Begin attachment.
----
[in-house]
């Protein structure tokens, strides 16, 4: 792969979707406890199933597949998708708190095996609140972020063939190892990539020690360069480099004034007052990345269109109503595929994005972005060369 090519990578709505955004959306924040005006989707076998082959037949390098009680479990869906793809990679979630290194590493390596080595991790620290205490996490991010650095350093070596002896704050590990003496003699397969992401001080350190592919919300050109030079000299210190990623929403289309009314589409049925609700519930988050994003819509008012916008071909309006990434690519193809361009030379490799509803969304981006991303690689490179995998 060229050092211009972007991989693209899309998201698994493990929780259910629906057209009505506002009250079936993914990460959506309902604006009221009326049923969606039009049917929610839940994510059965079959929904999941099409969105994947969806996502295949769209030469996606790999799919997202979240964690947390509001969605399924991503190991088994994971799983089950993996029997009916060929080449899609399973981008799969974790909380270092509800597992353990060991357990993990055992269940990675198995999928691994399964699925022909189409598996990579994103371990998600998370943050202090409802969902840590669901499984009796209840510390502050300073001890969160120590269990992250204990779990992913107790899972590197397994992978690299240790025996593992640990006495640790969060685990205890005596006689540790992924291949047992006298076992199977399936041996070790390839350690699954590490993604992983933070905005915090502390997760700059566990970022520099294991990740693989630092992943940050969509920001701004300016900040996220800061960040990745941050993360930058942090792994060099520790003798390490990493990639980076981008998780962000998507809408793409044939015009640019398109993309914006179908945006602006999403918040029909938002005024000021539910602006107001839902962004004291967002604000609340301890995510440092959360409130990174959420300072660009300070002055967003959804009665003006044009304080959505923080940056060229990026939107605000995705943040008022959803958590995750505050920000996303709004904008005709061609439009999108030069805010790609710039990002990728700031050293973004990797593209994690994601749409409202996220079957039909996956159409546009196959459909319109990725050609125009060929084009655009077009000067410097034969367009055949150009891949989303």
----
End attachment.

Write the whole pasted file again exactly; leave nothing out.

[in-house]
């Protein structure tokens, strides 16, 4: 792969979707406890199933597949998708708190095996609140972020063939190892990539020690360069480099004034007052990345269109109503595929994005972005060369 090519990578709505955004959306924040005006989707076998082959037949390098009680479990869906793809990679979630290194590493390596080595991790620290205490996490991010650095350093070596002896704050590990003496003699397969992401001080350190592919919300050109030079000299210190990623929403289309009314589409049925609700519930988050994003819509008012916008071909309006990434690519193809361009030379490799509803969304981006991303690689490179995998 060229050092211009972007991989693209899309998201698994493990929780259910629906057209009505506002009250079936993914990460959506309902604006009221009326049923969606039009049917929610839940994510059965079959929904999941099409969105994947969806996502295949769209030469996606790999799919997202979240964690947390509001969605399924991503190991088994994971799983089950993996029997009916060929080449899609399973981008799969974790909380270092509800597992353990060991357990993990055992269940990675198995999928691994399964699925022909189409598996990579994103371990998600998370943050202090409802969902840590669901499984009796209840510390502050300073001890969160120590269990992250204990779990992913107790899972590197397994992978690299240790025996593992640990006495640790969060685990205890005596006689540790992924291949047992006298076992199977399936041996070790390839350690699954590490993604992983933070905005915090502390997760700059566990970022520099294991990740693989630092992943940050969509920001701004300016900040996220800061960040990745941050993360930058942090792994060099520790003798390490990493990639980076981008998780962000998507809408793409044939015009640019398109993309914006179908945006602006999403918040029909938002005024000021539910602006107001839902962004004291967002604000609340301890995510440092959360409130990174959420300072660009300070002055967003959804009665003006044009304080959505923080940056060229990026939107605000995705943040008022959803958590995750505050920000996303709004904008005709061609439009999108030069805010790609710039990002990728700031050293973004990797593209994690994601749409409202996220079957039909996956159409546009196959459909319109990725050609125009060929084009655009077009000067410097034969367009055949150009891949989303």